Six weeks ago I was sitting down having a quick cuppa, pondering on life in general, when there was a tap on the kitchen window. We don't get passers-by here as we are up a long lane, rather off the beaten track. It was a neighbour, from down the lane, with whom I had grown up in this village. To be more accurate, her sister and I are of an age and played cheyneys, hopscotch, and all the other childhood games together in a sunshine blessed childhood. Maura is seven years older than I am, and back in the day that was tantamount to light years.
"We're getting a history group together" she said, breathless from the climb up to our house. "It's part of that group who keep the village tidy, something to do with heritage" she continued. "I thought of you instantly, so are you game? Will you come down to the pub on Saturday morning after the clean-up and we can find out whats what?". I agreed, but pointed out to her that owing to a major disc problem in my back, I have never been able to take part in the clean-ups, and that this might cause some resentment. "Ah! let it", said she. "Aren't we too old to be pluckin' weeds out of the footpath, and don't we contribute financially, and anyway I've the same problem myself and don't physically participate". Enough said, I was in.
On that balmy Saturday morning, it was arranged that a meeting would be held during the week to organise what it was all about. Maura, Therese, Louise and I met up at the end of the lane and headed for our local. There we met the chairperson, new to the village, twenty years ago, who told us that "being as how" we were probably the longest residing in the village, we "may know about the history of it". There were jobs for everyone, she said. It was like some sort of corporate business meeting. Laura, another one of the villages "old residents" decided not to come in on the history group; she and her husband elected to join the graphics group; we agreed to keep her posted on our research and any historical information she had, she would pass it on to us.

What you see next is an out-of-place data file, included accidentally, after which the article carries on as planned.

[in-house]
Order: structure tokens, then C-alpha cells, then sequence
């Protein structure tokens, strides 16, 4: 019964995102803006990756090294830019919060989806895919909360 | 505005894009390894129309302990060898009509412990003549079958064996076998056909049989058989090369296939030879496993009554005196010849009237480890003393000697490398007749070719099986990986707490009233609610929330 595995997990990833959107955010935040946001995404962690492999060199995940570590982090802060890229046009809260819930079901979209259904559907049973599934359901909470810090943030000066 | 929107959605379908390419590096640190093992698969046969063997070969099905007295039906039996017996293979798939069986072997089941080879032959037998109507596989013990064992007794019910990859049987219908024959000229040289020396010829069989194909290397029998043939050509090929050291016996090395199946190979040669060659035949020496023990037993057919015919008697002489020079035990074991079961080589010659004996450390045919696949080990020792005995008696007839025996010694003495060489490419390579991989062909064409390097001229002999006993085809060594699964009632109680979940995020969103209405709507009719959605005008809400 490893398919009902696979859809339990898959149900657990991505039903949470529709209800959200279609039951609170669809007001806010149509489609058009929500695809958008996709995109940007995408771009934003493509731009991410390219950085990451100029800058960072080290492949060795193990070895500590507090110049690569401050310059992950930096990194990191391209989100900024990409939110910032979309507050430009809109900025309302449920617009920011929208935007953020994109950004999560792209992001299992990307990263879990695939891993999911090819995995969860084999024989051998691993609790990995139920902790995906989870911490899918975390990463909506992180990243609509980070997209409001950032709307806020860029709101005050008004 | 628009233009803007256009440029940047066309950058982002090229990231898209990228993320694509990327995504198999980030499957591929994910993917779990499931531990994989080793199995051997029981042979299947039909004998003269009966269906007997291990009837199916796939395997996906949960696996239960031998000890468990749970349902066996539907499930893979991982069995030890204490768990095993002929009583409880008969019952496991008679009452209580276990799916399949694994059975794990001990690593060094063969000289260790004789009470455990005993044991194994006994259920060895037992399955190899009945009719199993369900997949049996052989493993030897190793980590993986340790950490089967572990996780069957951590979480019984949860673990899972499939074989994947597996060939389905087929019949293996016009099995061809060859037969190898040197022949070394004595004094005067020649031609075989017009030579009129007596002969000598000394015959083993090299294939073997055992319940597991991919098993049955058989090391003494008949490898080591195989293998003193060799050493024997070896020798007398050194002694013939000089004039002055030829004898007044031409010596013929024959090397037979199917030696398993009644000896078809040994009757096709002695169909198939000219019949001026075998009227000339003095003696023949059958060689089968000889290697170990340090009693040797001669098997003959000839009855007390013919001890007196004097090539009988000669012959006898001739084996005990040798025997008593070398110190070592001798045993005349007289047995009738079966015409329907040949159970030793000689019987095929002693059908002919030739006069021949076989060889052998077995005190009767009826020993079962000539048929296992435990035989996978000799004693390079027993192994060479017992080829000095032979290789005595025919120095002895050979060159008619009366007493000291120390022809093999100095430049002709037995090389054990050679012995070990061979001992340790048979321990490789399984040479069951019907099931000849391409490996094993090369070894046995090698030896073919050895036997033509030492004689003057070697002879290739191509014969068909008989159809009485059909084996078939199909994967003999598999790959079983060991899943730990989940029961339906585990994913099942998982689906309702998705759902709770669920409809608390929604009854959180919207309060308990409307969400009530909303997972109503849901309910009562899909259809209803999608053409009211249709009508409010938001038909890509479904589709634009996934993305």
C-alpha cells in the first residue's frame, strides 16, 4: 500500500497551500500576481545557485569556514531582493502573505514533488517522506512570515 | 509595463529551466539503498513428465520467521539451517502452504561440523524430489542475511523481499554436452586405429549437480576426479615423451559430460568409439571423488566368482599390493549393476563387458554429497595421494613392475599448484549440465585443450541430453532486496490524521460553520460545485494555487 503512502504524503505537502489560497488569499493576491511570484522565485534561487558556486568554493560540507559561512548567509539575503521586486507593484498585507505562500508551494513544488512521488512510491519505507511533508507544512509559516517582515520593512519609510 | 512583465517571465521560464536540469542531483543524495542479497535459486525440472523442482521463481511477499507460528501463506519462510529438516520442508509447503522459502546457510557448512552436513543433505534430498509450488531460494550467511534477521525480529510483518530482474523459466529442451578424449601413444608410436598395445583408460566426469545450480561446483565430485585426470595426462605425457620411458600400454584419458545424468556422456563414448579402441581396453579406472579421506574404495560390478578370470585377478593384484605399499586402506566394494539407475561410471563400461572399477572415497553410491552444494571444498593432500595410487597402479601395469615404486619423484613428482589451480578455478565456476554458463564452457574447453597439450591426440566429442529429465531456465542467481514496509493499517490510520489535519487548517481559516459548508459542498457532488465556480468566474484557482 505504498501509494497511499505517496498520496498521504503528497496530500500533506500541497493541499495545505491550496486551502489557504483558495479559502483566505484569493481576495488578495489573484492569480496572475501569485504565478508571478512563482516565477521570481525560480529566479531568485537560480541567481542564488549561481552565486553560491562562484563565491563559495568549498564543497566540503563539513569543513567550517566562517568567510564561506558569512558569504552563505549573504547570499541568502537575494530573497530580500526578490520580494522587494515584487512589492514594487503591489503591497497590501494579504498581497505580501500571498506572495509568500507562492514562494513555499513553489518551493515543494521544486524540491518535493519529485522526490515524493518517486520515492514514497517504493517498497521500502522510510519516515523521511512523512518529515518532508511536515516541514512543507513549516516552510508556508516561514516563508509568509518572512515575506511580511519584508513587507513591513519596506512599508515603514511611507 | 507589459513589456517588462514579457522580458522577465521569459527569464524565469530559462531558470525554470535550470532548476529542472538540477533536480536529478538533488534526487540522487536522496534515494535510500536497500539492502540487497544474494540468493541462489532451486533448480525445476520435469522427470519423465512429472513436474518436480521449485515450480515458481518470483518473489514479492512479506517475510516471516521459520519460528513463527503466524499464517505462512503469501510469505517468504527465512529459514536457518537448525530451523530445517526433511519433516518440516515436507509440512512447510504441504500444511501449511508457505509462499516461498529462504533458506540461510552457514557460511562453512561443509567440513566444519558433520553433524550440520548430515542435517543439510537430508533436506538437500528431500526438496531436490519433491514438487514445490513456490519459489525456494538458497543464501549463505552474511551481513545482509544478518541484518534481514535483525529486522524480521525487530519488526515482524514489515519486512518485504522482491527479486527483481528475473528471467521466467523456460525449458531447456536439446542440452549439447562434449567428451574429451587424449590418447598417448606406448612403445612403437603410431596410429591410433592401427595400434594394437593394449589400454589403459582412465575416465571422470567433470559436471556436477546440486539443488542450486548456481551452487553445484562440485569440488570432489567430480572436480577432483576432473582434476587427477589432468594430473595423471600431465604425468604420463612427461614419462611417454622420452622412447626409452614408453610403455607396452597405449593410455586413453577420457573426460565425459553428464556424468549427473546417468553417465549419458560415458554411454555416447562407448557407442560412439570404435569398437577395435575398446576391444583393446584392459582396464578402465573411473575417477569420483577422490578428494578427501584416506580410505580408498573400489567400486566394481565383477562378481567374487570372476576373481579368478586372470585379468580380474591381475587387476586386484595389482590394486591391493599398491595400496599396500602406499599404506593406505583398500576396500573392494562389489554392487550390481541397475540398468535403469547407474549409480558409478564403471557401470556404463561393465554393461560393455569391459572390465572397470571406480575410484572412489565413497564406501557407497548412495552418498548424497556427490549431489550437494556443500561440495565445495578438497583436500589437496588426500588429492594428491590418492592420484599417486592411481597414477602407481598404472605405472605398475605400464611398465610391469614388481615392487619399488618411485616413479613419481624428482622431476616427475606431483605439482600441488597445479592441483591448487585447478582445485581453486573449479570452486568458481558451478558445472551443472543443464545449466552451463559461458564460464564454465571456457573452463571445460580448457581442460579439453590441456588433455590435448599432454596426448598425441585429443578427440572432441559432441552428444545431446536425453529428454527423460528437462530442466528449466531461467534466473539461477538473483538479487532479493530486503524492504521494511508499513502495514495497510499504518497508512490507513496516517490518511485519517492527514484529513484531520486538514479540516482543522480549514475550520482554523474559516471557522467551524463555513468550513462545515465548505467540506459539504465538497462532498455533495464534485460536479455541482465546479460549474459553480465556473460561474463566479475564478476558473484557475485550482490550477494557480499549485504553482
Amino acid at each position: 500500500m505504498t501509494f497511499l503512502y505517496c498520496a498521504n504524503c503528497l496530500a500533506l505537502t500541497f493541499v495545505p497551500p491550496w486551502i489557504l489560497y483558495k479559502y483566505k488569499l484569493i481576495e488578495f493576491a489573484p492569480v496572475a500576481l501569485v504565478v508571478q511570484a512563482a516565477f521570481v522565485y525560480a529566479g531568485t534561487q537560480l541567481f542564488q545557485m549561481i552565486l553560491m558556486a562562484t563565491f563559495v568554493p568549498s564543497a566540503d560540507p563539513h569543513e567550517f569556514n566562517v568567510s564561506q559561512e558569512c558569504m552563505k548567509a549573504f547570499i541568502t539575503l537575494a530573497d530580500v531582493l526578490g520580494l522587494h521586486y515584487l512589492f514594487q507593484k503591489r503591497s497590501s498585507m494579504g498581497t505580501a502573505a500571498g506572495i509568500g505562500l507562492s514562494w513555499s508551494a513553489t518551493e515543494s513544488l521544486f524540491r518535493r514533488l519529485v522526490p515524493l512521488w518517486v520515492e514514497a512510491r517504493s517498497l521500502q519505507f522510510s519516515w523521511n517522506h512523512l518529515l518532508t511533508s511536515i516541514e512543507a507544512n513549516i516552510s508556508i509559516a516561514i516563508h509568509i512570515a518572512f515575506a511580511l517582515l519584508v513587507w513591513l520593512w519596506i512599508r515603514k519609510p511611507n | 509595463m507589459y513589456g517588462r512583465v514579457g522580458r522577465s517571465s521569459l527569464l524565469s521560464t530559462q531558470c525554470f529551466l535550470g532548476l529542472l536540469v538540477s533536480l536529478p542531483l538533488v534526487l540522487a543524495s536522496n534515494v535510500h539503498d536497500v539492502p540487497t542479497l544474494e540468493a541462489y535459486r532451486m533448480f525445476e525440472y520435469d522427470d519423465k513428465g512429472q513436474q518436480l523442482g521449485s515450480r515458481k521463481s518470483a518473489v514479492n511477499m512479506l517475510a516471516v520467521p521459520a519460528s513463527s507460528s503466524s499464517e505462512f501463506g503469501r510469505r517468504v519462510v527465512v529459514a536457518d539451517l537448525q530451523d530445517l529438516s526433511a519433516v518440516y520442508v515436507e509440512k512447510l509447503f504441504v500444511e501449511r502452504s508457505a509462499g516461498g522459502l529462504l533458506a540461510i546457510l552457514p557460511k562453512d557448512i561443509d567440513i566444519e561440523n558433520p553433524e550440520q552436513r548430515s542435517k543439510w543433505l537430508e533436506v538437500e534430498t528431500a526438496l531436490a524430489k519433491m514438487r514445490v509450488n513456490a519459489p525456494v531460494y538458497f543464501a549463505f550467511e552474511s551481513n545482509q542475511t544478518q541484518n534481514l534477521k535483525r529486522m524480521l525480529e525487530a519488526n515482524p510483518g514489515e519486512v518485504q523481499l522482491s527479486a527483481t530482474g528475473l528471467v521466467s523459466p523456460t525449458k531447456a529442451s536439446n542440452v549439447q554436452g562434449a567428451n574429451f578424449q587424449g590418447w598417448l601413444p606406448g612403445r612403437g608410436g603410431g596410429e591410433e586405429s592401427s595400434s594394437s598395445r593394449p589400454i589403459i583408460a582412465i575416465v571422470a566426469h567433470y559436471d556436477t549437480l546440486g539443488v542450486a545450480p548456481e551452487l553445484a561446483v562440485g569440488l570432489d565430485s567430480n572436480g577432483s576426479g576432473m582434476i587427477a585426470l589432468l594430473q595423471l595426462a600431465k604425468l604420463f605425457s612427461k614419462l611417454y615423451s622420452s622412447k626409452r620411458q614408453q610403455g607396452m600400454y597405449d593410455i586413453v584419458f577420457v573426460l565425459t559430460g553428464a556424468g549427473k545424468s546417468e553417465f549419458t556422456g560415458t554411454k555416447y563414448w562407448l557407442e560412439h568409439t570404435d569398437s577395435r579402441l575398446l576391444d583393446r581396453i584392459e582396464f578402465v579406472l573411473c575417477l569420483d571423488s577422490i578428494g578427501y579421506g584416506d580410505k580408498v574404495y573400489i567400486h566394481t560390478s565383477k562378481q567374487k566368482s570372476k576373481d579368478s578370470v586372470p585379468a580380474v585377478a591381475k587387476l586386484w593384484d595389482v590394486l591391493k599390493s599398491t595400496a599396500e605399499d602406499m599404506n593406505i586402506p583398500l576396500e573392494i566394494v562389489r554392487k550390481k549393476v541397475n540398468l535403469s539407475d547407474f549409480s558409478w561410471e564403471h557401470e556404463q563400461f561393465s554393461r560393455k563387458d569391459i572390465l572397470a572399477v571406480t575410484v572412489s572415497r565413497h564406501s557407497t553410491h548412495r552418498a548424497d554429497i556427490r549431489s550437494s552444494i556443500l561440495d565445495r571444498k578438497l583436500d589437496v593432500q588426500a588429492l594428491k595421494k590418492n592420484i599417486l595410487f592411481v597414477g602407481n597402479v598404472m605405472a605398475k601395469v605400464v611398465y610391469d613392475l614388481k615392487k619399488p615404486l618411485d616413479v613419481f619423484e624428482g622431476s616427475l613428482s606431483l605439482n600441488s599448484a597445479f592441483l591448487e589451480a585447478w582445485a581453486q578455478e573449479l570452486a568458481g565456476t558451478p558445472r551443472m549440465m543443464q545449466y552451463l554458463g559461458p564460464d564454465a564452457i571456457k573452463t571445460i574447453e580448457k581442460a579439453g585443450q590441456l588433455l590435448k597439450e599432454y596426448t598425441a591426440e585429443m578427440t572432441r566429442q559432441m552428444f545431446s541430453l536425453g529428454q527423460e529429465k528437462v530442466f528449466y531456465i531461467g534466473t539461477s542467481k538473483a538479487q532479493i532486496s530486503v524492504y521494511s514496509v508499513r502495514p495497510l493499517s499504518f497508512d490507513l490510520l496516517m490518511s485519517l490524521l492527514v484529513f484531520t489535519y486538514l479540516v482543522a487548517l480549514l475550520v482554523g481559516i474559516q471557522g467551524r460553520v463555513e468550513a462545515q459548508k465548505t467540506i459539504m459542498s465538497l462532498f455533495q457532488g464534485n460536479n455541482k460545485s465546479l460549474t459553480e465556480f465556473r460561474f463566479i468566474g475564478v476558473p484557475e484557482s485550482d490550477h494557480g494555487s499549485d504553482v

Between us, we constitute the sum total of 254 years of shared history between us. Our families all arrived from County Wicklow in the 1800's. Mine after the Great Famine of 1847. We're here from sometime around 1856-'59; Maura's family came in 1870, Therese is a relation of Maura's and descended from the same root stock and Louise can trace her family back to 1880. Some of us have seven generations to show and others five.
Resentment? A little, from "blow ins" of only 80 years. Bewilderment from those who landed here 20-40 years ago, the old families are all inter-related, except mine. My family tended to marry out. Throw a stone in this village and you'll hit someone who is related to somebody, and newbies find this bewildering. It's a village of three parts, really. Upper and Lower, clinging to the hill side. The Upper part being the oldest. The third part is the "Who's Who of Generations living here".
Mum's childhood friend [family arrived here in 1865] has joined us. I love this; I get to share memories with a wonderful lady 86 years old and as mentally acute as a razor. Her knowledge of village history is almost computer-like, and as I learned all the history from my Mother over the years, if Mary gets stuck, I have the back-up information. Following on from that first meeting we met in my house, and over tea and sweet cake we never saw five hours fly by.
In the past six weeks, we have met every week. The major group is keen to hold an exhibition of village history in the autumn and we are working towards that goal. We do approximately four per cent work on it, and the rest is glorious. Hours of chat, memories of people long gone but very lovingly and in some cases unlovingly remembered; tonnes of laughter and above all a new found sort of kinship. We have decided to continue on meeting every month just for the company and the craic.*
We are the last of our breed. The twenty plus age difference between Mary and the rest of us is non-existent. We were raised with the same principles as she was. Life was hard in the village for her family and our families; but there was a pride, a joy and a fervour in making something of oneself that encompassed the generations right up to ours. Social media has changed a lot of things nowadays; some of it for good, and some with disastrous outcomes.
My night was made last Tuesday when Louise and Therese walked me home from a meeting in Maura's house. We do that for each other - really it is just an excuse to continue the gossip. We stood for another hour chatting over my garden gate at midnight. As they took their leave Louise turned to me and, calling me not by my present surname but by that of my Grandfather, said "see you next Tuesday, I'll bring the buns!".
* craic = [Ir.] fun, used to describe a joyous occasion.